Bill would change maritime liability rules after boat fire in California


Federal lawmakers this week introduced legislation that would change 19th-century maritime liability rules in response to the 2019 boat fire off the coast of Southern California that killed 34 people.

The bill would update the Limitation of Liability Act of 1851, under which boat owners can limit their liability to the value of the remains of the vessel. In the case of the Conception, the scuba diving boat where a blaze trapped 33 passengers and a crew member in the dormitory below deck, the boat was a total loss.

The legislation would be applied retroactively to the families of Conception victims if passed, officials said. The tragedy was one of the deadliest maritime disasters in recent U.S. history.

The bill, sponsored by California Democratic Representative Salud Carbajal and Senator Dianne Feinstein, would mean owners of small passenger vessels could be held legally responsible for shipping accidents. The owners would be mandated to compensate the victims and their families regardless of the value of the boat after the incident.

The law of 1851 is a proven legal maneuver that has been used with success by the owners of the Titanic and countless other craft, some as small as jet skis. It has its origins in 18th century England and was intended to promote maritime trade.

Carbajal, who represents the region where the Conception disaster occurred, said the 2019 fire prompted lawmakers to see how they can help the families of the victims.

“While nothing will make up for the loss, at the very least they would get the fair and equitable compensation they are owed,” he told The Associated Press. “The aftermath of this tragedy has brought this to light. “

Feinstein, in a statement, said the law “does not take into account modern tourism such as commercial dive boats.”

The Passenger Vessel Association, a trade group, did not respond to a request for comment.

Under current law, Truth Aquatics and owners Glen and Dana Fritzler must prove that they were not at fault in the Conception disaster. Even if the captain or crew are officially blamed, the Fritzlers and their insurance company could avoid paying a dime under the law.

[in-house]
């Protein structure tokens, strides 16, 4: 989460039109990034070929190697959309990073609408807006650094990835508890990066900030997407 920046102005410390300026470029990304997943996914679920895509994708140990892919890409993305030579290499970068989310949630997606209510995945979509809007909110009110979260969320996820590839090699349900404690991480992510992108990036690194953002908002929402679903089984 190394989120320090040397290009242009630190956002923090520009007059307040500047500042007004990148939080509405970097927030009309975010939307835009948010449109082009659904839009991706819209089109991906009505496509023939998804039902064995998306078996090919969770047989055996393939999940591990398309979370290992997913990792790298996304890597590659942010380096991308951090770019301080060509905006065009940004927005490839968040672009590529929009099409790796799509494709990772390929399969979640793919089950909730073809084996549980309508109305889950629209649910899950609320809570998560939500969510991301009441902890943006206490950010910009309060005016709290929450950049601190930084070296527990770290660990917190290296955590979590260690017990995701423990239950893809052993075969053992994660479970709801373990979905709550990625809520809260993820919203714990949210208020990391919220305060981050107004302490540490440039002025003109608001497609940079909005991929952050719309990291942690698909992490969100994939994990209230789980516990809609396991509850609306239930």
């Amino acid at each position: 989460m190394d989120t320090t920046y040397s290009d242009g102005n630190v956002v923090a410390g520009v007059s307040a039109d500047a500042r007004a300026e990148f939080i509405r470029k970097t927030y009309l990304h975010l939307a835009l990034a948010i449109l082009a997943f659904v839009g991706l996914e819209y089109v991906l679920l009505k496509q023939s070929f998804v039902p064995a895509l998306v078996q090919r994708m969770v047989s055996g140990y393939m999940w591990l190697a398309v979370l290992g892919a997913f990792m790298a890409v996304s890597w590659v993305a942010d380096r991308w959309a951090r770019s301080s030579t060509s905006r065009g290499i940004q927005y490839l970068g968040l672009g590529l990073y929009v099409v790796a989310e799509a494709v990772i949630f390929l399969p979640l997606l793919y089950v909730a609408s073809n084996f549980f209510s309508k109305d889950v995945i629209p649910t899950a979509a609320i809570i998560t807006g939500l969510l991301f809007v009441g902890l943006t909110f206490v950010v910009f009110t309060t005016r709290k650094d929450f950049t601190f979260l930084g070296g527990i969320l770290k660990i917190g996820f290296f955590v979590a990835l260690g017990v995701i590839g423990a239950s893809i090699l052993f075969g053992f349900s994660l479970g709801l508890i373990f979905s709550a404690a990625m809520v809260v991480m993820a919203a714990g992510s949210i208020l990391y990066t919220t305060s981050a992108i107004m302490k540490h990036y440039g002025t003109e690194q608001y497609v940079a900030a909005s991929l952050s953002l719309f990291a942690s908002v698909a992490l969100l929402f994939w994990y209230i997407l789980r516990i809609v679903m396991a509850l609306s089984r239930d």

The Fritzlers’ lawsuit to limit their liability is still pending in Federal Court. Lawyers for the couple did not immediately respond to a request for comment on Monday.

Jeffrey Goodman, an attorney for families, told AP that the “backward” legislation might not really affect the Conception case because the Fritzlers don’t have a lot of assets to compensate the families.

However, Goodman said the bill is important in a broader sense in holding boat owners and operators accountable.

“The removal of the financial protections provided to them will promote maritime security in the future,” he said.

The National Transportation Safety Board’s investigation into the disaster did not find the cause of the blaze, but blamed the ship’s owners for a lack of oversight and said failure to put in place a Night watch had allowed the flames to spread rapidly.

Conception captain Jerry Boylan pleaded not guilty in February to rare federal manslaughter charges. Prosecutors say Boylan broke safety rules before the fire broke out on September 2, 2019, failing to train his crew, conduct fire drills and have a night watchman traveling on the boat when the fire broke out. His case is pending.

Boylan and four other crew members, all of whom were sleeping on the deck, escaped the flaming boat after the captain gave a panicked panic call.

Associated Press writer Brian Melley contributed.


Copyright 2021 Associated Press. All rights reserved. This material may not be published, broadcast, rewritten or redistributed.

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